A New New Limit

A New New Drink-Drive Limit

Only one month after the new drink-drive limit came into force and there is already talks of further reductions. New proposals have been made suggesting the introduction of an additional lower limit for drivers of heavy vehicles and public transport.

On 5th December last year, the drink-drive limit was lowered from 80 milligrams of alcohol per 100 millilitres of blood to 50 milligrams. The reduction brought Scotland into line with the majority of European countries.

Police Scotland reported the number of instances of drink-driving in Scotland had fallen 27% year-on-year. Some have attributed the fall to a strong festive drink-drive campaign an the new limit. Buoyed by the success, some are convinced that the limit should be lowered further.

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In England and Wales the drink-drive limit remains unchanged at 80 milligrams of alcohol per 100 millilitres.

A new limit

The new proposals, introduced by MSP Christian Allard, suggest the introduction of a new lower drink-drive limit for drivers of large goods vehicles or public transport. The proposals will be carefully studied by ministers over the coming weeks.

“Large vehicles can cause catastrophic damage if they are involved in a collision, so we rightly require a greater standard of training from the people who drive them,” says Allard. “An LGV or a bus is the last thing that someone with any trace of alcohol in their system should be driving, so we should apply the same principle and lower the limit for people driving such vehicles even further.

“There should already be no excuse for someone driving a large vehicle with any trace of alcohol in their system and that should be reflected in the law.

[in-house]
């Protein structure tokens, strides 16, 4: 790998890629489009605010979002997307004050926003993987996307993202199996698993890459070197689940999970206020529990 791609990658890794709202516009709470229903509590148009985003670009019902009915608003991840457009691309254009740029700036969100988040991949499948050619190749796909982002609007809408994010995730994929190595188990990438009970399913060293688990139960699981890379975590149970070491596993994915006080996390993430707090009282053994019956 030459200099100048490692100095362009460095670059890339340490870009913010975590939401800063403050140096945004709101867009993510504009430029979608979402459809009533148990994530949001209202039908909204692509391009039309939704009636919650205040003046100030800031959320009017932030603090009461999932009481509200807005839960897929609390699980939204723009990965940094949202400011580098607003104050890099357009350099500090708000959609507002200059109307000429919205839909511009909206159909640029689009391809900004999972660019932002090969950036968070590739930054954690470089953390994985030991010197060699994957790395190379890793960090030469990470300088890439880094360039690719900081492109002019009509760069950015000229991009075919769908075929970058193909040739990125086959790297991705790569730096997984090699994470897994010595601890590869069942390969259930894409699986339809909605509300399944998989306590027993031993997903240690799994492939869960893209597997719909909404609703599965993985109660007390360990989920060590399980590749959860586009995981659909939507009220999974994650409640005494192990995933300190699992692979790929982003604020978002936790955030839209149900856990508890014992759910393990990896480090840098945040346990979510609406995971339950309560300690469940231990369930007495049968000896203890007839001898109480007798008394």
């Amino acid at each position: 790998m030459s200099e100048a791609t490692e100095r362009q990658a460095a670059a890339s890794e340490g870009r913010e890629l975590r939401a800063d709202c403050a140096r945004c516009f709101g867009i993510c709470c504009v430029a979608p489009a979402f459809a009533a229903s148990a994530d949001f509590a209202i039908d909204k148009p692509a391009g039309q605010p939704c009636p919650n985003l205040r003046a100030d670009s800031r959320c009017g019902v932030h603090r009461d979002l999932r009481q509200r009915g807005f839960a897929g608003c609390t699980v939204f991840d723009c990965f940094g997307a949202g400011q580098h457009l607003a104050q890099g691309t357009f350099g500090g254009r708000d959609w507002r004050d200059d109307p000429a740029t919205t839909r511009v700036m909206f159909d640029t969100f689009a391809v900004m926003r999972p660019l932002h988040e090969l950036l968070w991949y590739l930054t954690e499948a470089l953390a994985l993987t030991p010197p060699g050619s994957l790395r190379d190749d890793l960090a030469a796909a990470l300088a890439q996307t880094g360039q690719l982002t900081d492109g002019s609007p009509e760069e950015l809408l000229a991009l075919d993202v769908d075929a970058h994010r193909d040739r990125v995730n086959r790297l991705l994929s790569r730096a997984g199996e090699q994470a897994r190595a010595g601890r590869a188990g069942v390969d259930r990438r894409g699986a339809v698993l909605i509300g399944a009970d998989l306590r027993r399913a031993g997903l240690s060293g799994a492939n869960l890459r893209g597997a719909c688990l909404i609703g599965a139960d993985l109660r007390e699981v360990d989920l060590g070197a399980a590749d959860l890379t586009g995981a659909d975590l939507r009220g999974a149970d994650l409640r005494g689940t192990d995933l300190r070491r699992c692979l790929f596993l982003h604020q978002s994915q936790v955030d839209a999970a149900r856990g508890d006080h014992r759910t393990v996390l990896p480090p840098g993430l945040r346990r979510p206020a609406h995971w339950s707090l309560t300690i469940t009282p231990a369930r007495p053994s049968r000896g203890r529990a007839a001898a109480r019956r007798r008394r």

“I will be writing to the Scottish Government to ask them to study this proposal and I hope that it is one we will see action on.”

A precarious knife-edge

Under the new limit drinking a single pint of beer, measure of whisky or large glass of wine could put drivers over the 50mg limit. Reducing the limit to 30mg edges into territory where those who have unwittingly consumed alcohol could be prosecuted.

Don’t Risk It, the drink-driving information portal produced by Road Safety Scotland and Safer Scotland, says the following:

“We want to avoid criminalising drivers who may have the remnants of alcohol in their system even though it is quite some time since they had a drink and very little alcohol actually remains in their system.

“There is also a risk because there will be cases where an individual would register slightly above zero even when they had not been drinking; diabetes and the use of mouthwash can both cause an above-zero level.”

Considering that some medicines, toiletries and foods contain alcohol, the new limit could catch out those we would ordinarily have said have done no wrong. Would Mr Allard be content with the prosecution of a  bus driver who had too much trifle before working a night shift? What about someone who unwittingly swallows mouthwash thinking nothing of it?

When the penalties are as serious as they are – imprisonment, thousands of pounds in fines, a 20-year criminal record – we must take time to pause and analyse such proposals in great detail.

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